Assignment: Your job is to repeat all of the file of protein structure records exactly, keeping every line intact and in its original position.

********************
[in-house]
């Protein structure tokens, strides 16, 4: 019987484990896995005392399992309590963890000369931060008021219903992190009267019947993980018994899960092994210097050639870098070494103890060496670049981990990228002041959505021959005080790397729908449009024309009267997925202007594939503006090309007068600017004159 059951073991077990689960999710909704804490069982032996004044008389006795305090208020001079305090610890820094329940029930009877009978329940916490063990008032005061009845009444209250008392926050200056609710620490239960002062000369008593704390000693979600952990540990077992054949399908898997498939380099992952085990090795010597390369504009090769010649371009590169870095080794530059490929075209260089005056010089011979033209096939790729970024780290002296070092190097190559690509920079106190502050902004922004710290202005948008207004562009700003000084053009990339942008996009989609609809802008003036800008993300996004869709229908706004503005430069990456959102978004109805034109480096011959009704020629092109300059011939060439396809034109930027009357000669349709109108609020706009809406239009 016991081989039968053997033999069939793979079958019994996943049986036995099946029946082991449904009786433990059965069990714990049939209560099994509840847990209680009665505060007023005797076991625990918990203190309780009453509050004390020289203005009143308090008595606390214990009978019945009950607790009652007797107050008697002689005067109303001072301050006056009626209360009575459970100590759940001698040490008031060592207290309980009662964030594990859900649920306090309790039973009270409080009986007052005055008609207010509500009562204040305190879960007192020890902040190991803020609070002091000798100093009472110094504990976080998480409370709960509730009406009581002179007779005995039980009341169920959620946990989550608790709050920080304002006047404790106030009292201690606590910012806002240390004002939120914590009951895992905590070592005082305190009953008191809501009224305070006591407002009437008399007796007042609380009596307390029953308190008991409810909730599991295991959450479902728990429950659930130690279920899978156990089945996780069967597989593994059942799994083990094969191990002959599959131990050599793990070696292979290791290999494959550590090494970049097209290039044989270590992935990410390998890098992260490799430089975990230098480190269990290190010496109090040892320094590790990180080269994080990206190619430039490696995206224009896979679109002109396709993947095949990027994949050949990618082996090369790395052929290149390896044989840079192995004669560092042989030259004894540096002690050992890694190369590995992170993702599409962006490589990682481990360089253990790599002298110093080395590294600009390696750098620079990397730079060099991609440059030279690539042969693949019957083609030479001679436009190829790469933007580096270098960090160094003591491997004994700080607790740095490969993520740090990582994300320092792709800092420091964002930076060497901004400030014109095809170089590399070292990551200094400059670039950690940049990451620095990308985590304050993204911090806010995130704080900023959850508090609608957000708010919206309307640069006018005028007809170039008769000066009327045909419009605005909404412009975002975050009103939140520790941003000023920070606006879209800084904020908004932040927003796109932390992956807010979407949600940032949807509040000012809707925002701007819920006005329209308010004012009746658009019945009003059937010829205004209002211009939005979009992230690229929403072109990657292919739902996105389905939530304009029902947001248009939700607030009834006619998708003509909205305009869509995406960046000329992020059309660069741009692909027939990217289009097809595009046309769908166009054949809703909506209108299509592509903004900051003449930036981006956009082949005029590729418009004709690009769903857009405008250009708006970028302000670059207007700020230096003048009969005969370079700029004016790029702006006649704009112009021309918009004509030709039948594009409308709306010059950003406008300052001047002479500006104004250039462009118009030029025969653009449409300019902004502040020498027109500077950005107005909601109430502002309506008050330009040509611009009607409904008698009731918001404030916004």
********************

[in-house]
């Protein structure tokens, strides 16, 4: 019987484990896995005392399992309590963890000369931060008021219903992190009267019947993980018994899960092994210097050639870098070494103890060496670049981990990228002041959505021959005080790397729908449009024309009267997925202007594939503006090309007068600017004159 059951073991077990689960999710909704804490069982032996004044008389006795305090208020001079305090610890820094329940029930009877009978329940916490063990008032005061009845009444209250008392926050200056609710620490239960002062000369008593704390000693979600952990540990077992054949399908898997498939380099992952085990090795010597390369504009090769010649371009590169870095080794530059490929075209260089005056010089011979033209096939790729970024780290002296070092190097190559690509920079106190502050902004922004710290202005948008207004562009700003000084053009990339942008996009989609609809802008003036800008993300996004869709229908706004503005430069990456959102978004109805034109480096011959009704020629092109300059011939060439396809034109930027009357000669349709109108609020706009809406239009 016991081989039968053997033999069939793979079958019994996943049986036995099946029946082991449904009786433990059965069990714990049939209560099994509840847990209680009665505060007023005797076991625990918990203190309780009453509050004390020289203005009143308090008595606390214990009978019945009950607790009652007797107050008697002689005067109303001072301050006056009626209360009575459970100590759940001698040490008031060592207290309980009662964030594990859900649920306090309790039973009270409080009986007052005055008609207010509500009562204040305190879960007192020890902040190991803020609070002091000798100093009472110094504990976080998480409370709960509730009406009581002179007779005995039980009341169920959620946990989550608790709050920080304002006047404790106030009292201690606590910012806002240390004002939120914590009951895992905590070592005082305190009953008191809501009224305070006591407002009437008399007796007042609380009596307390029953308190008991409810909730599991295991959450479902728990429950659930130690279920899978156990089945996780069967597989593994059942799994083990094969191990002959599959131990050599793990070696292979290791290999494959550590090494970049097209290039044989270590992935990410390998890098992260490799430089975990230098480190269990290190010496109090040892320094590790990180080269994080990206190619430039490696995206224009896979679109002109396709993947095949990027994949050949990618082996090369790395052929290149390896044989840079192995004669560092042989030259004894540096002690050992890694190369590995992170993702599409962006490589990682481990360089253990790599002298110093080395590294600009390696750098620079990397730079060099991609440059030279690539042969693949019957083609030479001679436009190829790469933007580096270098960090160094003591491997004994700080607790740095490969993520740090990582994300320092792709800092420091964002930076060497901004400030014109095809170089590399070292990551200094400059670039950690940049990451620095990308985590304050993204911090806010995130704080900023959850508090609608957000708010919206309307640069006018005028007809170039008769000066009327045909419009605005909404412009975002975050009103939140520790941003000023920070606006879209800084904020908004932040927003796109932390992956807010979407949600940032949807509040000012809707925002701007819920006005329209308010004012009746658009019945009003059937010829205004209002211009939005979009992230690229929403072109990657292919739902996105389905939530304009029902947001248009939700607030009834006619998708003509909205305009869509995406960046000329992020059309660069741009692909027939990217289009097809595009046309769908166009054949809703909506209108299509592509903004900051003449930036981006956009082949005029590729418009004709690009769903857009405008250009708006970028302000670059207007700020230096003048009969005969370079700029004016790029702006006649704009112009021309918009004509030709039948594009409308709306010059950003406008300052001047002479500006104004250039462009118009030029025969653009449409300019902004502040020498027109500077950005107005909601109430502002309506008050330009040509611009009607409904008698009731918001404030916004």